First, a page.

Notifications: Finally, better iOS notifications! Notifications will be grouped together by app, and you can instantly choose to have notifications for particular apps delviered silently. You can mark certain alerts as critical so you get them even while in Do Not Disturb mode.
Do Not Disturb: Choose a bedtime, and your display will dim and silence notifications until you unlock your phone the next day. You can also quickly set DND mode to end in an hour, at the end of the meeting you're in, or when you leave your current location. Perfect for school or the movies.
ARKit 2: With ARKit 2, Apple extends its leadership in mobile augmented reality. There's improved face tracking, better rendering, a new cross-platform AR file format called USDZ, the ability to save persistent AR states, and the ability for multiple people to share in a single AR experience together. Apple's even including its own app named Measure that lets you quickly measure real-world objects.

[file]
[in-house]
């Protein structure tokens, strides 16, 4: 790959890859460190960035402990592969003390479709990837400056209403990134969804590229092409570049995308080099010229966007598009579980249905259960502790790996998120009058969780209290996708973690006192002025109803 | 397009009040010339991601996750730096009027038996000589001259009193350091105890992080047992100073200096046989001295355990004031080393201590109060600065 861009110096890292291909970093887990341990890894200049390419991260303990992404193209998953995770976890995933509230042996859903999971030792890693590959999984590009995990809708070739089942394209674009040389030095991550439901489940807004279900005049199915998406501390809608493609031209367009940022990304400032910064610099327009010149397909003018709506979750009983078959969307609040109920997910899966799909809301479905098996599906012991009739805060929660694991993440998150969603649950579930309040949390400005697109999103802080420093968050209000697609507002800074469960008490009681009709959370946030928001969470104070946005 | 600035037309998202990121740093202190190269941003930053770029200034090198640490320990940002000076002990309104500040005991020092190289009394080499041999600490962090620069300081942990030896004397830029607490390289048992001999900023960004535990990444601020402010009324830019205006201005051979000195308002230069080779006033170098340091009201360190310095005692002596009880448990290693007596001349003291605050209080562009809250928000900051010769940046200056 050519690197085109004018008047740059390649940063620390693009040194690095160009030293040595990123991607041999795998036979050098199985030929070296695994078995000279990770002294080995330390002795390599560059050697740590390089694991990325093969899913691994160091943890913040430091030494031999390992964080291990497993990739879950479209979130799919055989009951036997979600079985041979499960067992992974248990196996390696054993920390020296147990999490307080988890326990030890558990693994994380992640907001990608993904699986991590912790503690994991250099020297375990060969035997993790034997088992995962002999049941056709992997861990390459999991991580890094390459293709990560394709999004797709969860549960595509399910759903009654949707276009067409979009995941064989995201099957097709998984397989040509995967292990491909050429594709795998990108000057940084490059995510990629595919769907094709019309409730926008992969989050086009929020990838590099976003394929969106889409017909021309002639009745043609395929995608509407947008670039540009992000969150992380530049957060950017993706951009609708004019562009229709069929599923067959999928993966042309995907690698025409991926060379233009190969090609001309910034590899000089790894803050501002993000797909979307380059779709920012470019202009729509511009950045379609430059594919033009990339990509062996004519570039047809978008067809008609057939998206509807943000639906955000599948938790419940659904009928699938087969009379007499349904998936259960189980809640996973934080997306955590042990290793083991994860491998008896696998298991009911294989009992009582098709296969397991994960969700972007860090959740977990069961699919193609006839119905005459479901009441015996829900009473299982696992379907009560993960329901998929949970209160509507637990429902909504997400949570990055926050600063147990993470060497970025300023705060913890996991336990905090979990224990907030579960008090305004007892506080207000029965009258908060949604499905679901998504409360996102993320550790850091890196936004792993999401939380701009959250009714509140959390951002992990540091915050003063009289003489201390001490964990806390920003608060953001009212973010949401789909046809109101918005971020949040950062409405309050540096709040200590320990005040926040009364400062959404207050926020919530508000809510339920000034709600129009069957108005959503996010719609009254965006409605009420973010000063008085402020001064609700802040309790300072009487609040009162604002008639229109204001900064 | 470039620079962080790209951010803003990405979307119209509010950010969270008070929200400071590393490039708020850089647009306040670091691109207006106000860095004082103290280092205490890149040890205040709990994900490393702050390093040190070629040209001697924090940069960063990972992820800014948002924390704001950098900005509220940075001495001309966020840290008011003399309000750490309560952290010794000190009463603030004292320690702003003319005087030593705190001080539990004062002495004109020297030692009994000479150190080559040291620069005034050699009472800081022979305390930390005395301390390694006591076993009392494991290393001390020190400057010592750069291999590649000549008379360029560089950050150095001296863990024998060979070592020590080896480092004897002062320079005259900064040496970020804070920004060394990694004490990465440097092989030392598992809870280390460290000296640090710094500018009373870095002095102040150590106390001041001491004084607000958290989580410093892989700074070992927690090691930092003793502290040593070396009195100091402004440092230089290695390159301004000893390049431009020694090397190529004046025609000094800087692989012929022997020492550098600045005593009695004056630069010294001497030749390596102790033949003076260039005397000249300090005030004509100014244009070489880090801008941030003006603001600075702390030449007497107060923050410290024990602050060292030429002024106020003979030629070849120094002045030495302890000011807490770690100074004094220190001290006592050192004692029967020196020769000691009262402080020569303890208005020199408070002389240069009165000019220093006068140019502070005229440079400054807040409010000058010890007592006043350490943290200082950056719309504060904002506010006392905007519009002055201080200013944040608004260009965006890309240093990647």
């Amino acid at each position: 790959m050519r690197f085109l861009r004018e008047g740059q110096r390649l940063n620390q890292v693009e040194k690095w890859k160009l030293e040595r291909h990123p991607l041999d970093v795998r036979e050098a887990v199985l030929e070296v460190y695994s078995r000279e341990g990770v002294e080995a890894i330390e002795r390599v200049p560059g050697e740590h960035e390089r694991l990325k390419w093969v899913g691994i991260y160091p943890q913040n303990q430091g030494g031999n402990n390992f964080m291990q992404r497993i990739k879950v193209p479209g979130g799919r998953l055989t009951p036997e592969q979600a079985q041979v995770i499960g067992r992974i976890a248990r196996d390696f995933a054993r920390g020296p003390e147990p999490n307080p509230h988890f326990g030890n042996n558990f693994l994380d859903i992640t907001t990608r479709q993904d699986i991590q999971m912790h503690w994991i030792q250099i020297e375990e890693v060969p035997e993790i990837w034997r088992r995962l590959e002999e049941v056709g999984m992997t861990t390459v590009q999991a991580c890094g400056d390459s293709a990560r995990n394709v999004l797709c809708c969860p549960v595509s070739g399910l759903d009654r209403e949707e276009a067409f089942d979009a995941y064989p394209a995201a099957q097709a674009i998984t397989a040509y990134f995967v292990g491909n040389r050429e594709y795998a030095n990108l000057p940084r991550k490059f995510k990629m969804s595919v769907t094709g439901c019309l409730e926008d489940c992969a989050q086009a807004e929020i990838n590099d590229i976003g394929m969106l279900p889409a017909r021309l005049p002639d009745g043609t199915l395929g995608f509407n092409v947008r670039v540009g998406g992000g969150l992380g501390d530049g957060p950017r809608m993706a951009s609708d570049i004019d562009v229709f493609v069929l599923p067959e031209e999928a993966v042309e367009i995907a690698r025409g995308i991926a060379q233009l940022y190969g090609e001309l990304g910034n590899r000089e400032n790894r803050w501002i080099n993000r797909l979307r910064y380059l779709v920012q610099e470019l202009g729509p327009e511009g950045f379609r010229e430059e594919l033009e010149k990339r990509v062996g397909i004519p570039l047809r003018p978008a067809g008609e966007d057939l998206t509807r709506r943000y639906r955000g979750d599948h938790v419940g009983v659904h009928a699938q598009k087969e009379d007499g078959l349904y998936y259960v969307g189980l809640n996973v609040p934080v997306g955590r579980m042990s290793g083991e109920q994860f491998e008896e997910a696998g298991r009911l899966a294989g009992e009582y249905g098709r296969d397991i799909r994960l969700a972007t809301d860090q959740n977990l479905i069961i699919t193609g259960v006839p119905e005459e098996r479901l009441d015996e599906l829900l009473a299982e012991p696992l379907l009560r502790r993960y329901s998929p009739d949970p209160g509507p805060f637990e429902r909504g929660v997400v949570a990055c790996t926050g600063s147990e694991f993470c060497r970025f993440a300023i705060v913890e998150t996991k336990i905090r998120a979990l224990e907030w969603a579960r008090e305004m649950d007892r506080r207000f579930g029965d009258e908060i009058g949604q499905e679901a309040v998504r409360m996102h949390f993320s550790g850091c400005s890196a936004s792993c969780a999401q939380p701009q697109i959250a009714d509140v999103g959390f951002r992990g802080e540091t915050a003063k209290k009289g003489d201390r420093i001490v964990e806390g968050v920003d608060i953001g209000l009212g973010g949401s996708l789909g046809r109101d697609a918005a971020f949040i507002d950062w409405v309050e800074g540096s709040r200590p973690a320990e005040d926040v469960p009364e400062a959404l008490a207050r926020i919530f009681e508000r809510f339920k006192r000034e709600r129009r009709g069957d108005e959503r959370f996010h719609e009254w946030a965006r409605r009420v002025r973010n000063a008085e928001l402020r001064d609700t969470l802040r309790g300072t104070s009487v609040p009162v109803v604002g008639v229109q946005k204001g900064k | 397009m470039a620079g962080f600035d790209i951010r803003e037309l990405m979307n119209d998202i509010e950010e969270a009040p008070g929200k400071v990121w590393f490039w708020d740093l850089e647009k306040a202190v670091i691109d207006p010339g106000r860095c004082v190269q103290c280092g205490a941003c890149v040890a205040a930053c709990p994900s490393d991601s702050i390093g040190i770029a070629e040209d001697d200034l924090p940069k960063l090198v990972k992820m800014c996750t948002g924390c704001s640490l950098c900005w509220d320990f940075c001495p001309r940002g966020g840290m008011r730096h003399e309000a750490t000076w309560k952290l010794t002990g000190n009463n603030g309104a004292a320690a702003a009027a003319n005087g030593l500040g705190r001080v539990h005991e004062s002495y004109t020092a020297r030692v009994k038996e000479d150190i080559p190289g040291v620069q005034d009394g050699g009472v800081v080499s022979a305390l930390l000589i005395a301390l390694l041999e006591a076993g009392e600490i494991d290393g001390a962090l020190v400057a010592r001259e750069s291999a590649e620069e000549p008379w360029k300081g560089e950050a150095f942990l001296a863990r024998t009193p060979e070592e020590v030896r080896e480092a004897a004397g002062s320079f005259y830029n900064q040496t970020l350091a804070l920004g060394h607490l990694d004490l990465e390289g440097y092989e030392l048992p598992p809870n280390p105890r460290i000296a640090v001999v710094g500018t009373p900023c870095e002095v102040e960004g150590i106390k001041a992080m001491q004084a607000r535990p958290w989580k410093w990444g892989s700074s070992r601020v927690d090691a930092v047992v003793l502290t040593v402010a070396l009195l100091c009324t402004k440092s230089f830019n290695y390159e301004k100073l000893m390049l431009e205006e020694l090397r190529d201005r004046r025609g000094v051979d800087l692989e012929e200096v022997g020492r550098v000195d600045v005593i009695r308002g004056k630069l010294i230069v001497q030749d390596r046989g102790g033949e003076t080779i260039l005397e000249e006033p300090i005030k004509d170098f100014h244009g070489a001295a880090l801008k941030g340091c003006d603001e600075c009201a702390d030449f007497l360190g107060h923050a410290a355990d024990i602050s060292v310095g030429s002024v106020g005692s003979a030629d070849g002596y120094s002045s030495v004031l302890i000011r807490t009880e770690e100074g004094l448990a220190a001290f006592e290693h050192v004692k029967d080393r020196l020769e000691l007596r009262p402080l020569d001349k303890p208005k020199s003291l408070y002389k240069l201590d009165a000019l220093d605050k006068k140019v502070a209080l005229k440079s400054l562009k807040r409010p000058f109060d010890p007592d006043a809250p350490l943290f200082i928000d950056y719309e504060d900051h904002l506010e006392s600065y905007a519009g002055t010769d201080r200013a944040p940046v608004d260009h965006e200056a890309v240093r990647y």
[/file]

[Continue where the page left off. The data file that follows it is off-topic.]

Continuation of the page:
Photos: Photos gets a bit of a facelift with a new For You tab, event search, sharing suggestions, and smarter search suggestions. It now supports RAW images, including the ability to edit them on an iPad Pro.
Camera: Portrait mode is improved, the QR code reader is better, and there's an API for developers to separate layers in a photo, so they can do their own portrait modes and other special effects.
Siri: It looks like Siri is getting a host of improvements in iOS 12. The big one is Siri Shortcuts, which lets you perform a set of actions all with a single command. This represents the first real integration of Workflow into iOS, too. Siri makes intelligent suggestions on the lock screen based on your past history. Siri can give you more facts about more things (including nutrition facts), and help you search for a password, too.